My name is Javi Calvo — a mathematician, big data expert, and marketing analyst at Tutellus. Tutellus is the leading cooperative educational platform in the Spanish language. It’s a place where anyone can create and manage a course, or learn anything — like how to make the perfect mojito, or complete an entire university degree in web development, or add a professionally curated skill to your resume. Check us out!
At Tutellus, we work with an amazing amount of information, coming from very different places, and RJMetrics provides us with a great platform to put it all together. It has become a tool we regularly use for multiple purposes, like:
- Having a holistic view of our data, consolidating information from multiple sources
- Running complex analyses with the help of RJMetrics’s Data Analysis Services team members
- Creating reports for internal and external use, turning the information into something easy to visualize and understand
- Monitoring our key metrics
- Keeping track of odd behavior in our database
Recently, I was asked by my team to lower the update cycle time in our RJMetrics account. Here at Tutellus, we have a tendency to monitor many business metrics and study very large data sets to understand the way our products and services are consumed. All of this analysis was taking a heavy toll on our update cycle time — conflicting with our need for fresh data for our critical metrics. At its highest point, our data warehouse was refreshed once every 15 hours. Needless to say, it was time for a clean-up.
After some maintenance, which I’ll describe below, the length of our update cycle was reduced to 6 hours, less than half of the previous length. This shortening of the analytical life cycle means that our team make decisions twice as quickly, and it has greatly enhanced our use of the platform. What follows is a summary of how I did it. For the rest of you RJMetrics users out there — I hope you find it useful!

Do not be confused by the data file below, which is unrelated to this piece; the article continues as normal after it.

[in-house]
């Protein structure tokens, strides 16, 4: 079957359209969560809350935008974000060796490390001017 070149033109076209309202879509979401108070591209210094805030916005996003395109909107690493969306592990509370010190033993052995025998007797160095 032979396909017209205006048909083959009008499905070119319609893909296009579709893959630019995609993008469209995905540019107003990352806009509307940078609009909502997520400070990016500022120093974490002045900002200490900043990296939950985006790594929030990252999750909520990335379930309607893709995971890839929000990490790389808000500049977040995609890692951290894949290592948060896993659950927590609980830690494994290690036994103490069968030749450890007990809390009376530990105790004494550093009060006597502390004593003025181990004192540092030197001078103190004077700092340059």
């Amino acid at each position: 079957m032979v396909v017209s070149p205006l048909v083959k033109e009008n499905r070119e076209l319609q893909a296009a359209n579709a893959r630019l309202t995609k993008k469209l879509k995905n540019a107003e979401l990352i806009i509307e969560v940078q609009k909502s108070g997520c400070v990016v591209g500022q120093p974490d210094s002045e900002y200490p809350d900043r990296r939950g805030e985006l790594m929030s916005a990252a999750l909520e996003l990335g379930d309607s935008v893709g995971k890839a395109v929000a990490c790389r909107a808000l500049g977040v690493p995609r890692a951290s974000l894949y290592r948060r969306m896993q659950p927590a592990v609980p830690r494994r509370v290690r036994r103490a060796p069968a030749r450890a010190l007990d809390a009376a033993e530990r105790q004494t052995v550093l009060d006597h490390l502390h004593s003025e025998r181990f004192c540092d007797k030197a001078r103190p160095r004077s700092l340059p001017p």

The ETL process
Updates in RJMetrics are broken up into three phases, and closely follow the ETL process in data warehousing:
- Fresh data from all data sources is synced into your data warehouse
- Transformations and joins on your data are performed for complex calculations and custom reporting
- Using those transformations, all dashboards and reports are refreshed with the latest data
To optimize your RJMetrics account, first I went backwards through this process. The first step is to determine which of your team’s reports are actually used, and which aren’t (and can be deleted). The second step is to clean house on your metrics and columns that were needed only for those deleted reports. Finally, we check for any unnecessary data sources that don’t need to be synced into the platform, or that are being synced inefficiently.
Removing unused reports
This is perhaps the most complicated step, since it requires talking your team members using the reports, and reaching a compromise between the usefulness of a report and the time it adds to your update cycle. RJMetrics provides an excellent way to gather, visualize, and analyze data. Any report you create is easy to understand, intuitive, and useful. But it is always created by a user with a specific goal in mind. For every report, ask yourself:
- What was the original reason we created this report?
- Is it still useful? Is it actively used right now?
Some of the reports that I deleted, I had created myself as the final user. Often, I create reports as a tool to visualize a problem, using RJMetrics to get a visual “feeling” of the data that I’m analyzing. An example of this might be a report created to get a first look at some unusual behavior, such as the sudden increase in the number of user actions. Visualizing and cross-referencing information is really easy in RJMetrics, so in a few minutes we can see if there is a relationship between that behavior and a user’s country, their payment system, the product they’ve purchased, and so on. Once I find the information I’m looking for, though, the report is no longer useful. I also create reports to convey an idea — supporting my more raw, less pretty formulas and tables with more intuitive graphics. After all, one of the most important skills in data science is to create a story, to be able to turn the insight you’ve discovered in your raw data into something useful in the real world. Once the story is told, it has no purpose, and can be deleted. (This aspect of big data analysis as storytelling is often overlooked — I recommend taking a look at IBM’s Big Data University introductory courses for data science for more detail here.)